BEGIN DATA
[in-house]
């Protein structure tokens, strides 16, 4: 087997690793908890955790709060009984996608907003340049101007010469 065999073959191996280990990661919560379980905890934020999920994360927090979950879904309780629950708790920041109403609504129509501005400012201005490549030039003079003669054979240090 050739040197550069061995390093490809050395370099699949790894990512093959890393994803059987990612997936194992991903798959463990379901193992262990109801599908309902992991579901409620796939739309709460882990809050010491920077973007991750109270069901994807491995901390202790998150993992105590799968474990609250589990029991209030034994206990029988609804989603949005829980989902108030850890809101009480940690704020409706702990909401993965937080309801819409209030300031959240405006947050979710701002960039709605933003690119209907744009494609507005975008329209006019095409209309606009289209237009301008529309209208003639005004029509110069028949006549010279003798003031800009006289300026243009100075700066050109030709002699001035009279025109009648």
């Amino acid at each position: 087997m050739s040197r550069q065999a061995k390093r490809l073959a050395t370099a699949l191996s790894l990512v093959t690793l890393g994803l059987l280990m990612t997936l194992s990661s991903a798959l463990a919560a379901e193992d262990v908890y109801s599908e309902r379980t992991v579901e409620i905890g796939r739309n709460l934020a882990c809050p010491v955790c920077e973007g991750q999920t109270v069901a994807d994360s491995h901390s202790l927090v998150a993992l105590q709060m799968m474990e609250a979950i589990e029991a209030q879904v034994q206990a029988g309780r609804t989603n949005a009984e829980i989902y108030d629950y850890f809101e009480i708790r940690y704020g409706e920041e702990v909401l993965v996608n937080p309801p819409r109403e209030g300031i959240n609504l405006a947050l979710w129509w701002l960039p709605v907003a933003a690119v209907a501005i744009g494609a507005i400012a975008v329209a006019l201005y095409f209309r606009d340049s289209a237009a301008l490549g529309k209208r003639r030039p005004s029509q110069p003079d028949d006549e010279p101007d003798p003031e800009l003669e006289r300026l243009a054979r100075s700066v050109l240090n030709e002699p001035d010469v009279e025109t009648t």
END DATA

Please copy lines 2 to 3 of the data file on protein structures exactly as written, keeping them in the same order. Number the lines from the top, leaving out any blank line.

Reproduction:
């Protein structure tokens, strides 16, 4: 087997690793908890955790709060009984996608907003340049101007010469 065999073959191996280990990661919560379980905890934020999920994360927090979950879904309780629950708790920041109403609504129509501005400012201005490549030039003079003669054979240090 050739040197550069061995390093490809050395370099699949790894990512093959890393994803059987990612997936194992991903798959463990379901193992262990109801599908309902992991579901409620796939739309709460882990809050010491920077973007991750109270069901994807491995901390202790998150993992105590799968474990609250589990029991209030034994206990029988609804989603949005829980989902108030850890809101009480940690704020409706702990909401993965937080309801819409209030300031959240405006947050979710701002960039709605933003690119209907744009494609507005975008329209006019095409209309606009289209237009301008529309209208003639005004029509110069028949006549010279003798003031800009006289300026243009100075700066050109030709002699001035009279025109009648």
């Amino acid at each position: 087997m050739s040197r550069q065999a061995k390093r490809l073959a050395t370099a699949l191996s790894l990512v093959t690793l890393g994803l059987l280990m990612t997936l194992s990661s991903a798959l463990a919560a379901e193992d262990v908890y109801s599908e309902r379980t992991v579901e409620i905890g796939r739309n709460l934020a882990c809050p010491v955790c920077e973007g991750q999920t109270v069901a994807d994360s491995h901390s202790l927090v998150a993992l105590q709060m799968m474990e609250a979950i589990e029991a209030q879904v034994q206990a029988g309780r609804t989603n949005a009984e829980i989902y108030d629950y850890f809101e009480i708790r940690y704020g409706e920041e702990v909401l993965v996608n937080p309801p819409r109403e209030g300031i959240n609504l405006a947050l979710w129509w701002l960039p709605v907003a933003a690119v209907a501005i744009g494609a507005i400012a975008v329209a006019l201005y095409f209309r606009d340049s289209a237009a301008l490549g529309k209208r003639r030039p005004s029509q110069p003079d028949d006549e010279p101007d003798p003031e800009l003669e006289r300026l243009a054979r100075s700066v050109l240090n030709e002699p001035d010469v009279e025109t009648t």